On the tiny island of Coll with just two hundred residents off the coast of Scotland sits a modest masterwork of modern renovation – a brand new home slotted delicately inside the (reinforced) crumbling stone ruins of an ancient local manor.
Planned around its predecessor, the new construction helps shelter the old, takes advantage of existing wall heights, window perforations and more to create a beautiful balance.
Stainless steel frames were delicately introduced to help hold existing walls together, prop up the sagging chimney and support a new door-overhanging lintel made of local stone. While digging to pour a new foundation, bronze age pottery was found and carefully exhumed.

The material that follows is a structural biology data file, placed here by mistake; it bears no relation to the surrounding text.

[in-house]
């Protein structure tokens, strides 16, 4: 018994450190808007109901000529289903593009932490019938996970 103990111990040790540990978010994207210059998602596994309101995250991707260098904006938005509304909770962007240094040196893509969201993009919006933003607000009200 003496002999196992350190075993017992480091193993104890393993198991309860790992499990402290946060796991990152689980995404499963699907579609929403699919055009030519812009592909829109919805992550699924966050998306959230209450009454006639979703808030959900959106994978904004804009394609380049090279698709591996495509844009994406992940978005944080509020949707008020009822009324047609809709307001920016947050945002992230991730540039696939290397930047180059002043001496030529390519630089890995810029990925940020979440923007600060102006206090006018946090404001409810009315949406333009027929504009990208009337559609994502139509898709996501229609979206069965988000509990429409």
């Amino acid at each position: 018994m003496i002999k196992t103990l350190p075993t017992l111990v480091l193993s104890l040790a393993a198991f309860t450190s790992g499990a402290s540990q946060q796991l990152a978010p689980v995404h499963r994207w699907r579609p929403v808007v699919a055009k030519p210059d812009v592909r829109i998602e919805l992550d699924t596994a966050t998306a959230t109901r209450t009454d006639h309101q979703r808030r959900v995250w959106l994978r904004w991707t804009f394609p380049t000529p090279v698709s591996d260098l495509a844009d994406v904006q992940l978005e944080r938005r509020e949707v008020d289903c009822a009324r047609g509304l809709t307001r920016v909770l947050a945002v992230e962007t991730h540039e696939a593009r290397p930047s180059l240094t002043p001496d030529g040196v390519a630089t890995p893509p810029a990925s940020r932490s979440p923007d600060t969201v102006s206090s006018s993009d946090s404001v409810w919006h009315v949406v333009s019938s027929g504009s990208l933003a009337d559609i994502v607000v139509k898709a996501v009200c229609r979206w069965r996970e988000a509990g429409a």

The open-plan interior has layers of fresh-finished wood, flat reflective glass and sleek black-coated steel right alongside aged stonework walls, setting them apart visually while tying everything together … and placing the rough vintage edges, cracks and crevices in easy-to-touch locations throughout.
For all the polish of the finished product, construction was anything but easy. Between the fragile frame of the building and the fierce ocean winds, simply stabilizing the existing building remnants took WT Architecture months of careful planning and execution.
Outside the new structure, a high performance aluminised builder paper maximizes the insulation value of the building fabric while much sealing was required to bridge gaps between glass windows and stone frames. Overall, the intersections of modern forms and existing elements is beautifully balanced both from a large-scale and down-to-details perspective.